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I want to hang a 4ftx3ft mirror (drywall) and frame it with some trim I found (not mdf). I was thinking I would just route the trim, attach the bottom piece to the wall with some finishing nails, rest the mirror in the routed lip, and attach the remaining trim/frame to the wall which would then hold the mirror in place. The trim/frame will be painted.

I have two questions,

  1. In general is holding the mirror to the wall this way bad, Should I use adhesive or the low profile mirror clamps. Both cases I'll still route the trim.

  2. Will I get gaps at the corners because the trim will shrink/expand? Will it be more than some painters putty or paintable caulk can't handle?

  • If it is just a rectangular mirror without a frame, it would be better to build a frame first and then mount the frame to the wall and attach D rings to the frame and then use picture hanging wire to support it for hanging. – Jason Hutchinson Nov 6 '14 at 22:56
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The fastest/easiest way is to:

  1. Mount the bottom trim to the wall making sure it's good and level. If you're going to use finish nails I would also run a bead of PL or similar construction adhesive first. If that's a little too permanent for your taste use trim head screws
  2. Plum a line of the point of the miter up to the height of the top trim.
  3. Tack a side piece on the line.
  4. Set the top piece off of the reference point created by the miters with a few nails/screws, checking for level. Build a little leway into your rabbet so if you can keep your miters tight even if its a little off of plum and level.
  5. Check the other side and if it looks good finish securing your top and side. If not you might have to tune your miters.
  6. Once you've got everything fitted, slide the mirror into place from the open end.
  7. Apply remaining trim piece.

The down side to this method is that it can be difficult the get your miters to line up if the wall doesn't form a nice flat plane.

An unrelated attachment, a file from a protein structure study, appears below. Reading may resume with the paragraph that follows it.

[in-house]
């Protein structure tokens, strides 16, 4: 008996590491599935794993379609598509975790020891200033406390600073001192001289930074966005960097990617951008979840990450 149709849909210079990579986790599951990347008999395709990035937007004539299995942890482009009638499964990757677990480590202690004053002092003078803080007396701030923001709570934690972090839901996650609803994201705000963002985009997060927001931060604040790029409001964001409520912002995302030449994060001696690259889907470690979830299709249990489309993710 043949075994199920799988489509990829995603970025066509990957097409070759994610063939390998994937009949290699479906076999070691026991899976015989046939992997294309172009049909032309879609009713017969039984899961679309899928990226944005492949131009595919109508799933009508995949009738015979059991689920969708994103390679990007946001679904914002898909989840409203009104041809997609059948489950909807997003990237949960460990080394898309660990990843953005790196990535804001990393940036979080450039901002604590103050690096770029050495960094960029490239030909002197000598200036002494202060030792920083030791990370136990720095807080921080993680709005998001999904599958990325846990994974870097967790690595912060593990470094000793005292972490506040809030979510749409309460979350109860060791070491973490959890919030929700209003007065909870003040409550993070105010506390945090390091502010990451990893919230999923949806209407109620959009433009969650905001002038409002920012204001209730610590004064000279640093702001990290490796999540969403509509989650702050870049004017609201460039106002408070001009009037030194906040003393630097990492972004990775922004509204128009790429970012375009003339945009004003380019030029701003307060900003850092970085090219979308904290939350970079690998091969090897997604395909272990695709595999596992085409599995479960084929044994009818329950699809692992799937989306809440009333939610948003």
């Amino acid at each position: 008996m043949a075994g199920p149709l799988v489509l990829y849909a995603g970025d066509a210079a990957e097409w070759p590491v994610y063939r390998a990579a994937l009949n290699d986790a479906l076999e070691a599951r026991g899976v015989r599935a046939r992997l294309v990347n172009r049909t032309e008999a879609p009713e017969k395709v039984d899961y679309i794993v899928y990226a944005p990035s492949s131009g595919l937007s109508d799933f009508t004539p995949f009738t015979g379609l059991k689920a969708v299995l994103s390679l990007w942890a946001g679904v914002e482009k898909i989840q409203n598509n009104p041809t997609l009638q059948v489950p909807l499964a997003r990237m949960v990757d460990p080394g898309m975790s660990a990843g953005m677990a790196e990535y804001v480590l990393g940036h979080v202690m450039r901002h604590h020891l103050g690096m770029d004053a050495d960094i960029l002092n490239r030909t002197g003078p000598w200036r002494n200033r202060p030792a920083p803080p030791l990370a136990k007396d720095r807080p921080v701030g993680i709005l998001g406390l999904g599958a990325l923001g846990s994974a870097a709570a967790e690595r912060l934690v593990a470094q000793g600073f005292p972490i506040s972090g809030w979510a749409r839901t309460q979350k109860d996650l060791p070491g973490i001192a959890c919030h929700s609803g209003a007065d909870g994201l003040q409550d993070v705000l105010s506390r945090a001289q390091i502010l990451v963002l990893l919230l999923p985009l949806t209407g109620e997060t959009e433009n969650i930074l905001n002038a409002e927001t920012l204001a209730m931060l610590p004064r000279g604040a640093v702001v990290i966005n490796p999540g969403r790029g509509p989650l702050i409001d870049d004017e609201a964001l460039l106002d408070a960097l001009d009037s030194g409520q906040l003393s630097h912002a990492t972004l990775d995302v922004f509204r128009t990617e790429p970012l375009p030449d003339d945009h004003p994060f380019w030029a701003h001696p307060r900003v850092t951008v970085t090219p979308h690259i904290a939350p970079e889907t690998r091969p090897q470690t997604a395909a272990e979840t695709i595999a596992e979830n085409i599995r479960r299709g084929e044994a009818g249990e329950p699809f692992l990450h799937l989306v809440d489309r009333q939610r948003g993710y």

A more involved method is to create the frame first off the wall and apply around a pre-hung mirror.

  1. Attach a ledger to the wall at the height you want your mirror.
  2. Apply a liberal amount of silicone to the back of your mirror.
  3. With a friends help, set the mirror on the ledger and press into the wall.
  4. Take a few scrap blocks and screw them off to the studs above the mirror. (See drawing) As you tighten the screws the block will pull the mirror tight to the wall and hold it in place while the silicone goes off.enter image description here Don't over tighten or you might crack your mirror. All of this can be accomplished by using the mirror brackets you mentioned but then you have to notch out around them which is a real pain.
  5. While you wait for your silicone to dry, at least 24 hours, construct your frame.
  6. Once your mirror is secured and your frame is dry, remove the ledger and blocking and apply the frame in whatever manner you're most comfortable with being careful not to hit the mirror with any fasteners. This method is probably overkill for you (usually it's reserved for much larger mirrors) but it does give you the opportunity to really fine tune your miters. As for expansion and contraction, it's not a concern. Wood moves very little longitudinally, only tangentially and radially.

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